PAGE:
Returning to our discussion of exit strategy, let’s suppose that you’ve made some decent business and/or investment decisions and you can reasonably consider yourself financially independent.
This past weekend, I had the privilege of hearing a talk by Kevin Myers, Senior Pastor of 12Stone Church in Lawrenceville, Georgia. Myers placed the pursuit of success in proper perspective. He proposed that the “ultimate” golden ring is not financial success at any cost, but rather significance. Together with motivational speaker John C. Maxwell, Myers has co-authored a brand new book, Home Run, based upon this thesis. (Published by Faith Words, 2014.) It’s actually available at Amazon.com, right here: http://www.amazon.com/Home-Run-Learn-Gods-Leadership/dp/1455577227
In the interest of full disclosure, the book is written from a Biblical perspective, but the principles are fully applicable regardless of your faith background, if any.
I told you earlier that I would give you a couple of simple action steps. Let’s look at those:
1(a). Let’s assume that you currently don’t have sufficient assets or income to fund your retirement. The simplest way to start a savings program is to do it automatically through an auto-debit arrangement with your bank.
Even if your finances are lean at the moment, at least begin to save $5.00 a month…or $25.00…or $50.00 – whatever you can manage.
Then determine how you can increase your income, either by increasing your value in your current work relationships, or by adding additional customers, or increasing their purchase volume.
1(b). Let’s assume that you are either on track to reach your financial goals, or have already reached them.
Then consider creating a “bucket list” for yourself. What causes are important enough to support with your financial resources? What would you really like to do with or for your loved ones?
2. Warren Buffett is widely-known as the world’s wealthiest person and one of the most successful investors in history. Yet the principles which guide his financial decisions are hardly rocket science. You can see them here: http://latif.blogspot.com/2012/11/excellent-tips-by-warren-buffett.html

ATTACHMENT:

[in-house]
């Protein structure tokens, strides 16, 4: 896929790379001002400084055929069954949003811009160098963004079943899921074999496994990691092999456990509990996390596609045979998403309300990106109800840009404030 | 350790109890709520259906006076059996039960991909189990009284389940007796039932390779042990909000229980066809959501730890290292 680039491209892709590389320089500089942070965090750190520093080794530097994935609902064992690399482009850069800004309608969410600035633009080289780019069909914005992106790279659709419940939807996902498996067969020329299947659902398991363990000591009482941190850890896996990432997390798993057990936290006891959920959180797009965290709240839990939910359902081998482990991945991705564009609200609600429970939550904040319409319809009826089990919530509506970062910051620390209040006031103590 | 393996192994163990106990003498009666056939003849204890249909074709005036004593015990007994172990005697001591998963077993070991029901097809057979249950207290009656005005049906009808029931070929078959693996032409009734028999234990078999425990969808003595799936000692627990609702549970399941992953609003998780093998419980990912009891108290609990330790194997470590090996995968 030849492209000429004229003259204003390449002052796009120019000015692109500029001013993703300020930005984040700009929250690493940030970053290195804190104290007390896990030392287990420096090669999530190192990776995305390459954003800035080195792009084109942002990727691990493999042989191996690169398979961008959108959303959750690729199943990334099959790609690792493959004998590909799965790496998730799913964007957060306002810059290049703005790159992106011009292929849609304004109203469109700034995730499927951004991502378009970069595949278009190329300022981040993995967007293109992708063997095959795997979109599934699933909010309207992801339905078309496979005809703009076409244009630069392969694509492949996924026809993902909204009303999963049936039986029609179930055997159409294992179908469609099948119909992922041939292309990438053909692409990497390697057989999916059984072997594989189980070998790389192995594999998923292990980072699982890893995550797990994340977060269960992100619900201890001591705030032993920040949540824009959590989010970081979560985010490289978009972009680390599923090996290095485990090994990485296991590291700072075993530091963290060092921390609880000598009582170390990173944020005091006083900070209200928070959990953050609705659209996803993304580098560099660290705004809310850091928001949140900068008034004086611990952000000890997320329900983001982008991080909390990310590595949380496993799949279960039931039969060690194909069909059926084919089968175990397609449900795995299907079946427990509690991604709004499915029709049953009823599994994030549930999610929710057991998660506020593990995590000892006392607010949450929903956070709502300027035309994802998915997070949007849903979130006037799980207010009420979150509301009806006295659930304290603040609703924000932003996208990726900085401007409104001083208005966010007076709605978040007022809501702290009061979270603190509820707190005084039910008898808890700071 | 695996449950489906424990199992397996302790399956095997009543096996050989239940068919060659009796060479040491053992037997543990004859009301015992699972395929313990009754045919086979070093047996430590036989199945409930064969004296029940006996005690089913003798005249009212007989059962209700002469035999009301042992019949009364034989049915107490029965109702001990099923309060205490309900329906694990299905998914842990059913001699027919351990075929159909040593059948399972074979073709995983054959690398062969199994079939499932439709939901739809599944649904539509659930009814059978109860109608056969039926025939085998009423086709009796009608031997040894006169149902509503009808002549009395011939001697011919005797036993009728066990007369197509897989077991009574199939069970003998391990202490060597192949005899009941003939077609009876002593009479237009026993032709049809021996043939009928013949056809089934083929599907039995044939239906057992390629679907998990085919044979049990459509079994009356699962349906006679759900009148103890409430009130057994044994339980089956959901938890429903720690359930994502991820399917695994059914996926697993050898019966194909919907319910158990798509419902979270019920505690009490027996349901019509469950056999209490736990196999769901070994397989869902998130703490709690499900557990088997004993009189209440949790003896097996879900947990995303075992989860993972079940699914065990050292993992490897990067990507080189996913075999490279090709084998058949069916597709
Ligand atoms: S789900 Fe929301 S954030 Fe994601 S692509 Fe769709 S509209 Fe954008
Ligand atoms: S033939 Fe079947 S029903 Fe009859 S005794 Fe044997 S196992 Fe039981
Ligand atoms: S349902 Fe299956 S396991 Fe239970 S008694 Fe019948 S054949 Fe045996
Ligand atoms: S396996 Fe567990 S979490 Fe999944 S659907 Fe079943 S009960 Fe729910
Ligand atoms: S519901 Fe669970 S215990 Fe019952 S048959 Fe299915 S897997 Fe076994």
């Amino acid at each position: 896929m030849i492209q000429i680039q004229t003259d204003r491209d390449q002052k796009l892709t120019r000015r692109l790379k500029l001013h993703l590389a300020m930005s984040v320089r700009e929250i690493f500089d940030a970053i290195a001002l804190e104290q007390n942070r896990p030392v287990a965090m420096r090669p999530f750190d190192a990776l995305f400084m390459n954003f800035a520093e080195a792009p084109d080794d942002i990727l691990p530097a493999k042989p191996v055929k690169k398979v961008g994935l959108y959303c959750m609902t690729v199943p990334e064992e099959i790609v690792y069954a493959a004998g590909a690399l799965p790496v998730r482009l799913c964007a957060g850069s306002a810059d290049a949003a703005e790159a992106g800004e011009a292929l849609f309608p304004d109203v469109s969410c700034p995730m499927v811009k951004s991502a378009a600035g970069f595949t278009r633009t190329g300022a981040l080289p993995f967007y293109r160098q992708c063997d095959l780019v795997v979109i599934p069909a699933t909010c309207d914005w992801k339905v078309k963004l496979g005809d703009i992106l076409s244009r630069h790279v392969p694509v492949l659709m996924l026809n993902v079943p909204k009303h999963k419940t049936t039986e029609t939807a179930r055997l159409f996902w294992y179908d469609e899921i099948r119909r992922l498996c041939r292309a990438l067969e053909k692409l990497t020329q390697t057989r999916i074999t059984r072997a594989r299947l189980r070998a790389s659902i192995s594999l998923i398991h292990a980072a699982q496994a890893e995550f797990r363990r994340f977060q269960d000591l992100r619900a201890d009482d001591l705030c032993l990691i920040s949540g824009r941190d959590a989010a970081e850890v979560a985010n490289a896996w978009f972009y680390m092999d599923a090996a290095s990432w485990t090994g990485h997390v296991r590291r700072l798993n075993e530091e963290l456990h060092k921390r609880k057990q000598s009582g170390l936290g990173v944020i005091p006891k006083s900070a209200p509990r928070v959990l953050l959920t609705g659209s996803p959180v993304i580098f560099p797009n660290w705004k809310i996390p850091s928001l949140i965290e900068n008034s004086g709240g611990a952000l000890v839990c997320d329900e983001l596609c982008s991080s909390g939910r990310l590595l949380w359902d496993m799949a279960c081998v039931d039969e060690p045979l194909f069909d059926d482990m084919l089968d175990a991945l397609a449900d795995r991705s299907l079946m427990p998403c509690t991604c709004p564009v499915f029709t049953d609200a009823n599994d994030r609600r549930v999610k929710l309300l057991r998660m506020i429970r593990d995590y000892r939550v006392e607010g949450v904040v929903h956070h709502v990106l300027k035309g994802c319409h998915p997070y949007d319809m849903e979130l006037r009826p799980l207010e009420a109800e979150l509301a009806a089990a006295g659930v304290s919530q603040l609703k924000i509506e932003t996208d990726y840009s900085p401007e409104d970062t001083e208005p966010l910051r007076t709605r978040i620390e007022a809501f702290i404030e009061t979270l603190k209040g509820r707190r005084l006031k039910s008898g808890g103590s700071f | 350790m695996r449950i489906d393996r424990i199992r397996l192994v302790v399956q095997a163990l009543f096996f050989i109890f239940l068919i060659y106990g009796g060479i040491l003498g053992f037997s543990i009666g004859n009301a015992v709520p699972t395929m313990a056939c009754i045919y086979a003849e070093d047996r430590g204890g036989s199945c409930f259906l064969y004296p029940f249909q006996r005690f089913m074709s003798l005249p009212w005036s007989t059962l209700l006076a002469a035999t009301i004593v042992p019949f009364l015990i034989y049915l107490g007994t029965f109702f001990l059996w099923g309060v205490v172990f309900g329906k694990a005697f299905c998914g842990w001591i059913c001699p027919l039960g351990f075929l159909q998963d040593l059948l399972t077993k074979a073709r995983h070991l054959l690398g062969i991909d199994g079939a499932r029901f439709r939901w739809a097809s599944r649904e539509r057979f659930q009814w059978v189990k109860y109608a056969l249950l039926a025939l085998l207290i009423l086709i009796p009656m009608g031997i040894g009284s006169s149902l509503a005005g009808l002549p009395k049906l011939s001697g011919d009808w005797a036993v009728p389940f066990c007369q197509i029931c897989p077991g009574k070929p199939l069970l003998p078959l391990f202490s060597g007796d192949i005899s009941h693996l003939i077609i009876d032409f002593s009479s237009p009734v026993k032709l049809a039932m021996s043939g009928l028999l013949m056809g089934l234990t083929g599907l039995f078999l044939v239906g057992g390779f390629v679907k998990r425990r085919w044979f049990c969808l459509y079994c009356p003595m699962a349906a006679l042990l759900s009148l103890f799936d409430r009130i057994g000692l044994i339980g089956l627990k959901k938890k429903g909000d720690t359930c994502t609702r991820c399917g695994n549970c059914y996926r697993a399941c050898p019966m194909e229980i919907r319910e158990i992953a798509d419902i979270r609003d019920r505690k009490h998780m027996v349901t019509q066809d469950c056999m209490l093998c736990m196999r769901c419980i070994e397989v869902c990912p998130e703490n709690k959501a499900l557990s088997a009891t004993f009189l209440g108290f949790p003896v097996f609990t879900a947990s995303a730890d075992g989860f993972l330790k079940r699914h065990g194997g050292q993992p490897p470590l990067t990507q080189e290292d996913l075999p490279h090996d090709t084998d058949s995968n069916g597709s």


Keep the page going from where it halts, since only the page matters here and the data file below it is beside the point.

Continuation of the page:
Have you considered reaching beyond financial success to significance, as I referred to earlier from the talk given by Kevin Myers?
In financial terms and otherwise, you will leave a legacy for your family, friends and loved ones. Is it the legacy that you want?
Dennis Bridges is a CPA and recognized leader in tax and financial issues for logistics professionals and logistics-based enterprises. He is the author of The Truckers Tax Relief Toolkit, and co-author of Amazon best-seller, Breaking the Tax Code, 2nd Ed.
In honor of the sacrificial work effort expended by drivers and other logistics professionals, he has created the “Truckers Million Dollars Tax Cut”, a nationwide initiative to save over $1 million in income taxes for at least 2,014 truck drivers and others. He welcomes inquiries from individual drivers and others for tax preparation.
Dennis strives to bring the maximum value to every client relationship, whether income is measured in six figures or nine figures. He is best known for reaching innovative solutions to tax and business problems.
Click here, http://unbouncepages.com/3plnews/, in order to: 1) Address a tax or financial question for consideration by Dennis Bridges or another member of his Logistics Finance Panel. 2) Get a totally FREE copy of our very own “Top 5 Tax Savings Strategies”. 3) Nominate a worthy individual (or yourself!) for our panel. Please provide support for your nomination.